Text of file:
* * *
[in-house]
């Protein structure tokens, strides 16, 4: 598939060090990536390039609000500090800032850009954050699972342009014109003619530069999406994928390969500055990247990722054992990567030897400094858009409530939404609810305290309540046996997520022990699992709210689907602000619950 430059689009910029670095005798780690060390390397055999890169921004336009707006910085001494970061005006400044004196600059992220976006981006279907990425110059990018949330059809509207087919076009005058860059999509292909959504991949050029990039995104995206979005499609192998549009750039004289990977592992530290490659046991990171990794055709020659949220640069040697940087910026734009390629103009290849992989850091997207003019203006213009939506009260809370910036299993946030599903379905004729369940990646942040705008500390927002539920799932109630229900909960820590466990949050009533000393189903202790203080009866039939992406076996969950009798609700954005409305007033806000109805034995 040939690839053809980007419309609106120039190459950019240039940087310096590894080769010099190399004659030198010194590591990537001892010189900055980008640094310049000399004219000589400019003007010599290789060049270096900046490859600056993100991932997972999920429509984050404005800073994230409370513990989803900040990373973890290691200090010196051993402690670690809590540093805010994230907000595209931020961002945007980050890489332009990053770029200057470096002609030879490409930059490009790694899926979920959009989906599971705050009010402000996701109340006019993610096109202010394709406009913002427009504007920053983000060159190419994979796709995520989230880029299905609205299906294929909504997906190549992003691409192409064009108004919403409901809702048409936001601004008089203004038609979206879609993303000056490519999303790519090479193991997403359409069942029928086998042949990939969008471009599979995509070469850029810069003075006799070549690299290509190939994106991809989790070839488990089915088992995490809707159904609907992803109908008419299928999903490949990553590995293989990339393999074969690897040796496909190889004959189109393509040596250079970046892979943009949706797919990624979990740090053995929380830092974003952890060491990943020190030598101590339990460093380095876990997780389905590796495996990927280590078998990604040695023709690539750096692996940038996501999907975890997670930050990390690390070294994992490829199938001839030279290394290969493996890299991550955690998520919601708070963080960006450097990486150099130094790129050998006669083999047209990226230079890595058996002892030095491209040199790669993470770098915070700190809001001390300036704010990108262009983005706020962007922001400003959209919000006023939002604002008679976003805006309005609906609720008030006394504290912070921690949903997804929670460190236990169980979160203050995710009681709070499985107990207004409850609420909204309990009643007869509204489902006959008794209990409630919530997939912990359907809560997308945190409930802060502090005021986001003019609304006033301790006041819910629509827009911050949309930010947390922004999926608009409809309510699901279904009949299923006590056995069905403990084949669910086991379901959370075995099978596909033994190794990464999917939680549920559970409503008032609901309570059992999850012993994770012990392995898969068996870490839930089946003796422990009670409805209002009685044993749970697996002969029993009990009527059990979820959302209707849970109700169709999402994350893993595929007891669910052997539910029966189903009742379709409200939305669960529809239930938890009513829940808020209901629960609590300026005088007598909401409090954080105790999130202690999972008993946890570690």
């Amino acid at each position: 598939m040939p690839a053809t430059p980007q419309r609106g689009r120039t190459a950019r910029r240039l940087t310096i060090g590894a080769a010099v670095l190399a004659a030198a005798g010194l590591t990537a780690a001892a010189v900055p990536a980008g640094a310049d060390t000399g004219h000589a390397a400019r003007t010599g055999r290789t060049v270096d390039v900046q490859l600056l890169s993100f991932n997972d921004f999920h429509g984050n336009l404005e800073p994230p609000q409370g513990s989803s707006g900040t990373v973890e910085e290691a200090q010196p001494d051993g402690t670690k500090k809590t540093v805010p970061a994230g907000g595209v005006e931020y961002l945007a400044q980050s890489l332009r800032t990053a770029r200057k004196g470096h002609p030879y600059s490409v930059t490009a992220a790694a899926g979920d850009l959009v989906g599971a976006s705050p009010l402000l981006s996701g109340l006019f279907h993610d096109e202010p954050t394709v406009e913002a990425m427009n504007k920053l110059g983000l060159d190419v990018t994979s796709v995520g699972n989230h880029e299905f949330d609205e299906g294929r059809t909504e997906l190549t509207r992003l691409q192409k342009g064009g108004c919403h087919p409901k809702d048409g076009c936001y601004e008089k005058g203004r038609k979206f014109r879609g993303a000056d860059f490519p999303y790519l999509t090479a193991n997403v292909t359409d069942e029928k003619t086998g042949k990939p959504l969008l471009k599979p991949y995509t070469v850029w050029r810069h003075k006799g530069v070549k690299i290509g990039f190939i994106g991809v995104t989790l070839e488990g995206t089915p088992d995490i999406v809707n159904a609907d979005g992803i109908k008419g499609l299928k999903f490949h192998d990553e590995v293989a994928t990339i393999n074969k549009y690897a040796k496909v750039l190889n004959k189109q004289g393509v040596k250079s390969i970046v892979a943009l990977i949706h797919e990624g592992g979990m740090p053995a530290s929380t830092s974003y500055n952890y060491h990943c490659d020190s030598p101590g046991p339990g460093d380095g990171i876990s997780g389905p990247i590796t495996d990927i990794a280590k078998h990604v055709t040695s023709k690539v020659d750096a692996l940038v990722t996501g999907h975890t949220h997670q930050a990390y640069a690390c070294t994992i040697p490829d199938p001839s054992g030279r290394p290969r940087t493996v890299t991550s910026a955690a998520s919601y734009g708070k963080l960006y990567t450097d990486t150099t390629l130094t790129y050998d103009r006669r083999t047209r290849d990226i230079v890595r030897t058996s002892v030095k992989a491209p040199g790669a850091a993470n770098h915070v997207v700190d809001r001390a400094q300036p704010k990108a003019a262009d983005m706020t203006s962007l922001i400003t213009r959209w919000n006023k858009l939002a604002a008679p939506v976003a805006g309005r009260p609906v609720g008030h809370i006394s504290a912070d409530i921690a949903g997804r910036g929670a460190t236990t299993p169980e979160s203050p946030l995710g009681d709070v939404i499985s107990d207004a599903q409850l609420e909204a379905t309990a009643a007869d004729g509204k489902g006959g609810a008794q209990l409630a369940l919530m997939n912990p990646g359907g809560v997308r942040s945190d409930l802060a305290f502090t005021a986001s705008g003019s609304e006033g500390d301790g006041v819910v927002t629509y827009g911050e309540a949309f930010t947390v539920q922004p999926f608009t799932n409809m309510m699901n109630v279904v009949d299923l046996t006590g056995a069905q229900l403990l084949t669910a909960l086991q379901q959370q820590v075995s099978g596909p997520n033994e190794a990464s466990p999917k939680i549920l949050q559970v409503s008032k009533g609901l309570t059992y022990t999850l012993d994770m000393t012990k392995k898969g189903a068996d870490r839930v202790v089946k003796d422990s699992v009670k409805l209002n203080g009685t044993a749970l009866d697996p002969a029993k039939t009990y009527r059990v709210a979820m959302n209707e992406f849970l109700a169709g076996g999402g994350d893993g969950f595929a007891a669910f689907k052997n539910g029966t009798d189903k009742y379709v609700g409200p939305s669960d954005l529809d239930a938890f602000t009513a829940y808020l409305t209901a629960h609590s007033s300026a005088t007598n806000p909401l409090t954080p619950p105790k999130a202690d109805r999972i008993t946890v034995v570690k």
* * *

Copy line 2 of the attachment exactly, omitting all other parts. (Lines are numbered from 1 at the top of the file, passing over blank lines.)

């Protein structure tokens, strides 16, 4: 598939060090990536390039609000500090800032850009954050699972342009014109003619530069999406994928390969500055990247990722054992990567030897400094858009409530939404609810305290309540046996997520022990699992709210689907602000619950 430059689009910029670095005798780690060390390397055999890169921004336009707006910085001494970061005006400044004196600059992220976006981006279907990425110059990018949330059809509207087919076009005058860059999509292909959504991949050029990039995104995206979005499609192998549009750039004289990977592992530290490659046991990171990794055709020659949220640069040697940087910026734009390629103009290849992989850091997207003019203006213009939506009260809370910036299993946030599903379905004729369940990646942040705008500390927002539920799932109630229900909960820590466990949050009533000393189903202790203080009866039939992406076996969950009798609700954005409305007033806000109805034995 040939690839053809980007419309609106120039190459950019240039940087310096590894080769010099190399004659030198010194590591990537001892010189900055980008640094310049000399004219000589400019003007010599290789060049270096900046490859600056993100991932997972999920429509984050404005800073994230409370513990989803900040990373973890290691200090010196051993402690670690809590540093805010994230907000595209931020961002945007980050890489332009990053770029200057470096002609030879490409930059490009790694899926979920959009989906599971705050009010402000996701109340006019993610096109202010394709406009913002427009504007920053983000060159190419994979796709995520989230880029299905609205299906294929909504997906190549992003691409192409064009108004919403409901809702048409936001601004008089203004038609979206879609993303000056490519999303790519090479193991997403359409069942029928086998042949990939969008471009599979995509070469850029810069003075006799070549690299290509190939994106991809989790070839488990089915088992995490809707159904609907992803109908008419299928999903490949990553590995293989990339393999074969690897040796496909190889004959189109393509040596250079970046892979943009949706797919990624979990740090053995929380830092974003952890060491990943020190030598101590339990460093380095876990997780389905590796495996990927280590078998990604040695023709690539750096692996940038996501999907975890997670930050990390690390070294994992490829199938001839030279290394290969493996890299991550955690998520919601708070963080960006450097990486150099130094790129050998006669083999047209990226230079890595058996002892030095491209040199790669993470770098915070700190809001001390300036704010990108262009983005706020962007922001400003959209919000006023939002604002008679976003805006309005609906609720008030006394504290912070921690949903997804929670460190236990169980979160203050995710009681709070499985107990207004409850609420909204309990009643007869509204489902006959008794209990409630919530997939912990359907809560997308945190409930802060502090005021986001003019609304006033301790006041819910629509827009911050949309930010947390922004999926608009409809309510699901279904009949299923006590056995069905403990084949669910086991379901959370075995099978596909033994190794990464999917939680549920559970409503008032609901309570059992999850012993994770012990392995898969068996870490839930089946003796422990009670409805209002009685044993749970697996002969029993009990009527059990979820959302209707849970109700169709999402994350893993595929007891669910052997539910029966189903009742379709409200939305669960529809239930938890009513829940808020209901629960609590300026005088007598909401409090954080105790999130202690999972008993946890570690």